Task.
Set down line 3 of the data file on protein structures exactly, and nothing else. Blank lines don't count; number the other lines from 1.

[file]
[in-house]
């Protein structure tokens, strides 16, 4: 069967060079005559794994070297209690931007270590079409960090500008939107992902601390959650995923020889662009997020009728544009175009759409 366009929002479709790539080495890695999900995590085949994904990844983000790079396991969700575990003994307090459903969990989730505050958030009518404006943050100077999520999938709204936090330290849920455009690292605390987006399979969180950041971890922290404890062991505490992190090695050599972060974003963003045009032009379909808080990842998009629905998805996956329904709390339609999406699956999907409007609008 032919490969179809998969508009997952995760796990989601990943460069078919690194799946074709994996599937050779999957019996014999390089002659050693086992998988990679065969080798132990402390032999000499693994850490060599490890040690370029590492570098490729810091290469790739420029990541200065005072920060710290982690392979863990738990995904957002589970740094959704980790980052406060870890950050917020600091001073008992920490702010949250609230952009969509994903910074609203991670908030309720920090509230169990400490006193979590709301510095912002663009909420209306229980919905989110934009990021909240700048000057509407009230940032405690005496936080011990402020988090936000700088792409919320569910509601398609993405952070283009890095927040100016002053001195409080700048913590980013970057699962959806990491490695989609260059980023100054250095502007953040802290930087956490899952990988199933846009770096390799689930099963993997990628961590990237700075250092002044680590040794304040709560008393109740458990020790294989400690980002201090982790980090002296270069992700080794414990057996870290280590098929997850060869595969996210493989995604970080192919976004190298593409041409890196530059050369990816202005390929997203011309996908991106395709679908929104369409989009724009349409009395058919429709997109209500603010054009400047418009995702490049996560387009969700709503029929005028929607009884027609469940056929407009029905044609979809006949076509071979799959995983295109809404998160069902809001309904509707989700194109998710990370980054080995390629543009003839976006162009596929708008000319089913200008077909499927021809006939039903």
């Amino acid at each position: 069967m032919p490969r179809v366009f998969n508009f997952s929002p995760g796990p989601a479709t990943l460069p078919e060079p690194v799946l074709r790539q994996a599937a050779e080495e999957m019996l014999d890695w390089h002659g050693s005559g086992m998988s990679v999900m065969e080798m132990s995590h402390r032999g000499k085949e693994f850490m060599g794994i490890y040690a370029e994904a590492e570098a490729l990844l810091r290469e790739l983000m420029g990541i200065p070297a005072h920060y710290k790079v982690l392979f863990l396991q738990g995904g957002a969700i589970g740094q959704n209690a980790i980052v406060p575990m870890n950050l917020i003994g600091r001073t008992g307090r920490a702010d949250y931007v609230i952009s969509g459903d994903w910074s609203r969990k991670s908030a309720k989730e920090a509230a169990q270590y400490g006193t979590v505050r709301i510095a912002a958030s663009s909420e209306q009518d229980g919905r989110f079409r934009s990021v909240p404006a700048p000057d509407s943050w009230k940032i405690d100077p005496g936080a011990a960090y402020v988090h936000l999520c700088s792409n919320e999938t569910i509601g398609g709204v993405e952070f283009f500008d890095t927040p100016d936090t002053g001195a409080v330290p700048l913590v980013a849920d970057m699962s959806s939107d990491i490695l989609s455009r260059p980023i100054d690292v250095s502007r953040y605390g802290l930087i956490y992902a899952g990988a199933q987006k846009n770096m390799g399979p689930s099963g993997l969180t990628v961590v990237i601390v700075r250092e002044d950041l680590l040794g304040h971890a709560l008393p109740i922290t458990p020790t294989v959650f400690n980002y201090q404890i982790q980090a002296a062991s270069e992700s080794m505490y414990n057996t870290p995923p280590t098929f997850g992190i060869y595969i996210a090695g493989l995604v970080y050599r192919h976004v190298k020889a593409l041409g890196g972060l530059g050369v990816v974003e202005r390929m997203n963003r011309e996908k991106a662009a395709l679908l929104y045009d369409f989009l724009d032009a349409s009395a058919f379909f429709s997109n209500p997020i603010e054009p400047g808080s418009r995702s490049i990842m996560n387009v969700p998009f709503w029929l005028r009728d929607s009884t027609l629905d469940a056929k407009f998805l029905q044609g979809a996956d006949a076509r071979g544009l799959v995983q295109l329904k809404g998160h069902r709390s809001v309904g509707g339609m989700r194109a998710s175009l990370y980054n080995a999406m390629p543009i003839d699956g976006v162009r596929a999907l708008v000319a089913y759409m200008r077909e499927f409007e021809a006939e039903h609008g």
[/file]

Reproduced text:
């Amino acid at each position: 069967m032919p490969r179809v366009f998969n508009f997952s929002p995760g796990p989601a479709t990943l460069p078919e060079p690194v799946l074709r790539q994996a599937a050779e080495e999957m019996l014999d890695w390089h002659g050693s005559g086992m998988s990679v999900m065969e080798m132990s995590h402390r032999g000499k085949e693994f850490m060599g794994i490890y040690a370029e994904a590492e570098a490729l990844l810091r290469e790739l983000m420029g990541i200065p070297a005072h920060y710290k790079v982690l392979f863990l396991q738990g995904g957002a969700i589970g740094q959704n209690a980790i980052v406060p575990m870890n950050l917020i003994g600091r001073t008992g307090r920490a702010d949250y931007v609230i952009s969509g459903d994903w910074s609203r969990k991670s908030a309720k989730e920090a509230a169990q270590y400490g006193t979590v505050r709301i510095a912002a958030s663009s909420e209306q009518d229980g919905r989110f079409r934009s990021v909240p404006a700048p000057d509407s943050w009230k940032i405690d100077p005496g936080a011990a960090y402020v988090h936000l999520c700088s792409n919320e999938t569910i509601g398609g709204v993405e952070f283009f500008d890095t927040p100016d936090t002053g001195a409080v330290p700048l913590v980013a849920d970057m699962s959806s939107d990491i490695l989609s455009r260059p980023i100054d690292v250095s502007r953040y605390g802290l930087i956490y992902a899952g990988a199933q987006k846009n770096m390799g399979p689930s099963g993997l969180t990628v961590v990237i601390v700075r250092e002044d950041l680590l040794g304040h971890a709560l008393p109740i922290t458990p020790t294989v959650f400690n980002y201090q404890i982790q980090a002296a062991s270069e992700s080794m505490y414990n057996t870290p995923p280590t098929f997850g992190i060869y595969i996210a090695g493989l995604v970080y050599r192919h976004v190298k020889a593409l041409g890196g972060l530059g050369v990816v974003e202005r390929m997203n963003r011309e996908k991106a662009a395709l679908l929104y045009d369409f989009l724009d032009a349409s009395a058919f379909f429709s997109n209500p997020i603010e054009p400047g808080s418009r995702s490049i990842m996560n387009v969700p998009f709503w029929l005028r009728d929607s009884t027609l629905d469940a056929k407009f998805l029905q044609g979809a996956d006949a076509r071979g544009l799959v995983q295109l329904k809404g998160h069902r709390s809001v309904g509707g339609m989700r194109a998710s175009l990370y980054n080995a999406m390629p543009i003839d699956g976006v162009r596929a999907l708008v000319a089913y759409m200008r077909e499927f409007e021809a006939e039903h609008g």